Thursday, 27 August 2015

How did the Dead Sea get its name?

At the age of 10 I learnt an important fact in my geography lesson: The Dead Sea is the lowest point on Earth. When I consulted a  map I realized it was not a sea at all but a lake! Also, slightly worrying to me was that it was called  'dead'. Thus, as a 10 year old, I failed to understand why this place was called the Dead Sea. Now, at the age of 20 I would finally obtain an answer to these complex questions because...... lo and behold(!): I was going to visit the Dead Sea! I was almost jumping with excitement in the bus and after we reached I could not wait to get changed and run to the sea.

The Dead Sea did not disappoint.

Ginger, Sophie and me in the Dead Sea

The experience in the sea was marvelous. I felt the water push me upwards, the salt make my skin slippery and the heat on my hair.

As we slowly moved from the sea to the pool I noticed that we were surrounded by other tourists. This was a change for us, since, till this point we had seen very few other tourists. I noticed that most of the tourists appeared to be from the Middle-East. Most women were wearing full body covering swim suits, however, I noticed that some teenage girls were also wearing bikinis like us. This made me think of the demonstration effect. According to Williams (1) the demonstration effect is dependent on the existence of visible differences between the visitors and hosts and this theory suggests that the changes in the host's attitudes, values or behavior patterns may be brought through a process of imitation based upon local contact with, or observation of, the tourist. It is believed that the local people imitate the actions and materialistic possessions of the tourists.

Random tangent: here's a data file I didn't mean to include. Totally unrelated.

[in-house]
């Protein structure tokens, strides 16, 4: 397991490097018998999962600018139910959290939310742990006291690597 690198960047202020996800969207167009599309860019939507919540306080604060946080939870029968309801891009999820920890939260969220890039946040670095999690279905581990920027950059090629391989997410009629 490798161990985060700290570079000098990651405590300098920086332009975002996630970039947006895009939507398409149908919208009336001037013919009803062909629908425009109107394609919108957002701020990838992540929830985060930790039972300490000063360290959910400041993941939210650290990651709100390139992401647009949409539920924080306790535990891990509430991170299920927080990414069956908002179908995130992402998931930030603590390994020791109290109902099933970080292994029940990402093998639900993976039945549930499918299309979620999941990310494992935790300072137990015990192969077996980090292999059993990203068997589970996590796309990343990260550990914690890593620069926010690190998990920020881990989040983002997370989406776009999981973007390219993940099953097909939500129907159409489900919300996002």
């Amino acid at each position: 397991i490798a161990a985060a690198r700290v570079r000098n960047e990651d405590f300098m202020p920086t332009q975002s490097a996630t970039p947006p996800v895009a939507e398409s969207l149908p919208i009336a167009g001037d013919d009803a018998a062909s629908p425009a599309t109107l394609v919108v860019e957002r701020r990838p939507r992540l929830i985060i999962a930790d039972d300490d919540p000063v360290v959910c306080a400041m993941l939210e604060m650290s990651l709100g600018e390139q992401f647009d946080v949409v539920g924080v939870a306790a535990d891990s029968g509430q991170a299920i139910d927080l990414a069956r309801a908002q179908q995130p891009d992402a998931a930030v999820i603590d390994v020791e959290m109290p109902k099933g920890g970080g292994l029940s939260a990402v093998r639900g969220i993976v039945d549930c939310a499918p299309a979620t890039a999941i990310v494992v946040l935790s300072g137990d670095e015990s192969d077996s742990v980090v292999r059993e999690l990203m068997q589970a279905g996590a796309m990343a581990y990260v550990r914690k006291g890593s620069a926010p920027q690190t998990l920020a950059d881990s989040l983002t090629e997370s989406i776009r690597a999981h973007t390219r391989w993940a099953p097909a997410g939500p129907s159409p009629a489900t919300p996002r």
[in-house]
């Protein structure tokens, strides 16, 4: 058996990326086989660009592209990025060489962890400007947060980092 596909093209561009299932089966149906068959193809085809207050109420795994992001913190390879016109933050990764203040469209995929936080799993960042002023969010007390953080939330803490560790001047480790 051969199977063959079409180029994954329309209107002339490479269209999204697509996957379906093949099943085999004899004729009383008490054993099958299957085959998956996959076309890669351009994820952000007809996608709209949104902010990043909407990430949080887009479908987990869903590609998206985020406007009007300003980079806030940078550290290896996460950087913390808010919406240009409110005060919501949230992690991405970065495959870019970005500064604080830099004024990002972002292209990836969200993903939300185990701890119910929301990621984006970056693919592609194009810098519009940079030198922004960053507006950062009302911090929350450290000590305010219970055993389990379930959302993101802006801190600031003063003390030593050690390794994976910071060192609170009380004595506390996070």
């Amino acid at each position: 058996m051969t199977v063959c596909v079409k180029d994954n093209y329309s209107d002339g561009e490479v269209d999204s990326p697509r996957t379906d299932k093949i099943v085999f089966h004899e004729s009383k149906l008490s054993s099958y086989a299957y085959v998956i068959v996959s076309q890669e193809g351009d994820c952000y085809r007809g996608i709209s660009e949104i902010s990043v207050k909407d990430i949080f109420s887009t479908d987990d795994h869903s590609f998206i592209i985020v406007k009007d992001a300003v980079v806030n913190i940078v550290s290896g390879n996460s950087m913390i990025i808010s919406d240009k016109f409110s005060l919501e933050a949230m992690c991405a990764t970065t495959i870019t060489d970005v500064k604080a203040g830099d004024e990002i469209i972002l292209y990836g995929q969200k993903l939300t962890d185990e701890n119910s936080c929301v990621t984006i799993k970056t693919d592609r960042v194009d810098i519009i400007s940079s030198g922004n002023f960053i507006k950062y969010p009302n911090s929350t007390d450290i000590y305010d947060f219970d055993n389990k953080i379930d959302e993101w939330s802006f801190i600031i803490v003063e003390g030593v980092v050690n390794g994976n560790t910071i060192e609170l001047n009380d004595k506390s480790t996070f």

As I sat beside the pool  I reflected that the demonstration effect might have caused the girls to wear bikinis , as they might have picked it up from other western tourists. Such an adoption of clothing could be an example of the demonstration effect.  Negative effects of the demonstration effect  might include a rift between the youngsters and the elderly, and a clash of social/religious values.

Moment of observation and reflection 


No evidence of a rift was visible however and everyone, including us seemed to be thoroughly enjoying their moments with friends/family. We left the place with rosy cheeks and large smiles. Most importantly for me however was that I had finally obtained an answer to my question: The Dead Sea is extremely hypersaline, killing all aquatic organisms within it, hence called 'dead '. As for the term 'sea': simply because it is huge!

References

(1) Williams, S. Tourism Geography A new Synthesis. 2009.